The reading circle was an opportunity not only to share a love of reading, but for the residents and volunteers to get to know each other in the process. Every week for 30 minutes, volunteers would join a Zoom call with the residents to read them a book, discuss it, and get to know each other in the process. 

Before she graduates, Elward has a goal of forming another group of people to beat their previous record of $1,000 raised in the Walk to End Alzheimer’s. 

“I feel like the volunteer work [the community] needs the most right now is connecting with people in assisted living in addition to connecting and helping those less fortunate,” Elward said. “[Volunteering] has made me realize how much impact high school volunteers can make.”

One group that makes a large impact with high school volunteers is the Key Club,   which partners with the local Kiwanis Club. Because of its long-standing history at AHS, it has many connections with organizations throughout the community that allows members to participate in countless outreach opportunities. 

President Kaukab Rizvi said that Key Club is the one of the “biggest and most engaged” organizations in AHS, and that from being a part of Key Club, students “[have learned] the value of service,  while coming together to build friendships  and a sense of community within the club itself.”

From his four years of Key Club membership, Rizvi says that one of the community’s biggest needs right now is aiding the homeless in their various needs, especially by providing them with food. Because of this, Key Club is planning on organizing a donation drive for The Haven, a local shelter in the near future.

The community has always had needs for volunteers for various causes, but the pandemic has stressed those needs even more. Rizvi says there has been an “increased eagerness in volunteers,” and now that the community is in recovery, we need to “carry this moment forward,” so we can continue to aid the issues that continue to press on once the pandemic comes to an end. 

This past year, Key Club has fortunately been able to aid in various donation drives such as a book drive and a recycling drive. 

Junior Abena Afriyie, through the Key Club,  led a book drive in effort to give students in Ghana the joy of reading and a chance to better their education. Afriyie organized over 3,000 book donations in total and was covered in a recent NBC 29 article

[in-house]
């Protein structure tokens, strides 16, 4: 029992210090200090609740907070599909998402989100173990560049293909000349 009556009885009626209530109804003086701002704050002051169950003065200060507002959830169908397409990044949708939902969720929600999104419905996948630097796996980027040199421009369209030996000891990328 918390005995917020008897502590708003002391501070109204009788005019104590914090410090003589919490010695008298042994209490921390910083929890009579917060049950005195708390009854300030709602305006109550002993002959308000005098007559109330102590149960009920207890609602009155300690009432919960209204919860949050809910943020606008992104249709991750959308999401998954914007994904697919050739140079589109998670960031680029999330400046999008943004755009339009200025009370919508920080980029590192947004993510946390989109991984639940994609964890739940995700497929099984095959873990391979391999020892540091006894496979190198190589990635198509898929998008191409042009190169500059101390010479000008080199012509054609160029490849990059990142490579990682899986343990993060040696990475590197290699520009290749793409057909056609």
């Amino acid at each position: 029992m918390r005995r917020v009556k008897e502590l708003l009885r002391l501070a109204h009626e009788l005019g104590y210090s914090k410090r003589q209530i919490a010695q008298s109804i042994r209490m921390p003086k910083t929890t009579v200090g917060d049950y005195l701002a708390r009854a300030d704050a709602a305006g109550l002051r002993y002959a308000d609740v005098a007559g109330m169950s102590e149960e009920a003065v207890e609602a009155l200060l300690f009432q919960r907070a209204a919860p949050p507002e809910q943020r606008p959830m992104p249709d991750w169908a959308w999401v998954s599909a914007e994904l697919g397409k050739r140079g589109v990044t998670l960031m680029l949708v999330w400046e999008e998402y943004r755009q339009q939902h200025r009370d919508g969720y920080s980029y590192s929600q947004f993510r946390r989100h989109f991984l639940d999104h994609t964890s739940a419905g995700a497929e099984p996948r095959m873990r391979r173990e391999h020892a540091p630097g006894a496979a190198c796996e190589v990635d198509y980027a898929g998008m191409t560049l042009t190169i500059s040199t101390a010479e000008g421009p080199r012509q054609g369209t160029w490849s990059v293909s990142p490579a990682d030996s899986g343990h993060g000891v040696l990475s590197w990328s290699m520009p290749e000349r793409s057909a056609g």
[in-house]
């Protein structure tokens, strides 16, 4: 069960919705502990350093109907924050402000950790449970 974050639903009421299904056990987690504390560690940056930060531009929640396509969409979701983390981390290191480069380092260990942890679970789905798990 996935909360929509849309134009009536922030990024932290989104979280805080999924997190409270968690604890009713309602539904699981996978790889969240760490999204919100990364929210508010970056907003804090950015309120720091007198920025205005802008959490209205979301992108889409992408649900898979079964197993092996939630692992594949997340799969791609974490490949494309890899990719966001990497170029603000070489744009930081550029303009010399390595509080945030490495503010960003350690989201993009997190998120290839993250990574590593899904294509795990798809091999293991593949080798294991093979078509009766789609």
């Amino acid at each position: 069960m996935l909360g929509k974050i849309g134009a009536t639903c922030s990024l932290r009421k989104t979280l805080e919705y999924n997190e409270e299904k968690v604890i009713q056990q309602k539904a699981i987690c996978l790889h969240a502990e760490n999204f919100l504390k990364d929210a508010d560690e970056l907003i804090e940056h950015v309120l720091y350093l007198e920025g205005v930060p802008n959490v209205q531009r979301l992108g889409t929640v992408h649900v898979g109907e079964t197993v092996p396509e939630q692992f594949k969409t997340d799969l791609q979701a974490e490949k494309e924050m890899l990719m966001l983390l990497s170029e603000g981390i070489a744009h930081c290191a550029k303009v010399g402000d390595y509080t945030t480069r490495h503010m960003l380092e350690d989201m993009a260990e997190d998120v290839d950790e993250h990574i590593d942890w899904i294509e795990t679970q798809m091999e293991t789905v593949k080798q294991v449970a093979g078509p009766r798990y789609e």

This mat was made by Key Club members from recycled plastic bags. (Courtesy of Kaukab Rizvi)

The recycling drive, organized by junior Alia Konold, gathered plastic bags and then wove them into reusable mats that were donated to local shelters. 

The Key Club has also organized a can food drive that is still going on. Donations will be accepted through April 30, which gives plenty of time to collect your cans and drop them off at the front of AHS.

Rizvi encourages everyone to join Key Club. “[You] get easy access to [many outreach] opportunities.”

If individual projects are closer to your style, Loaves and Fishes and Blue Ridge Area Food Bank are currently accepting volunteers, and learning the job of the volunteer position is fairly simple. 

There are also virtual volunteer opportunities as well such as Zooniverse, Freerice, and Amnesty. Understandably, there are circumstances where people who want to volunteer simply just don’t have the time, but there are hundreds of charities and nonprofits worldwide that take donations to help support their cause. 

If you don’t know what cause you’re passionate about, Rizvi said it’s as easy as “[Reaching] out to those you know, or [doing] your own research to find a volunteer opportunity that’s meaningful to you.”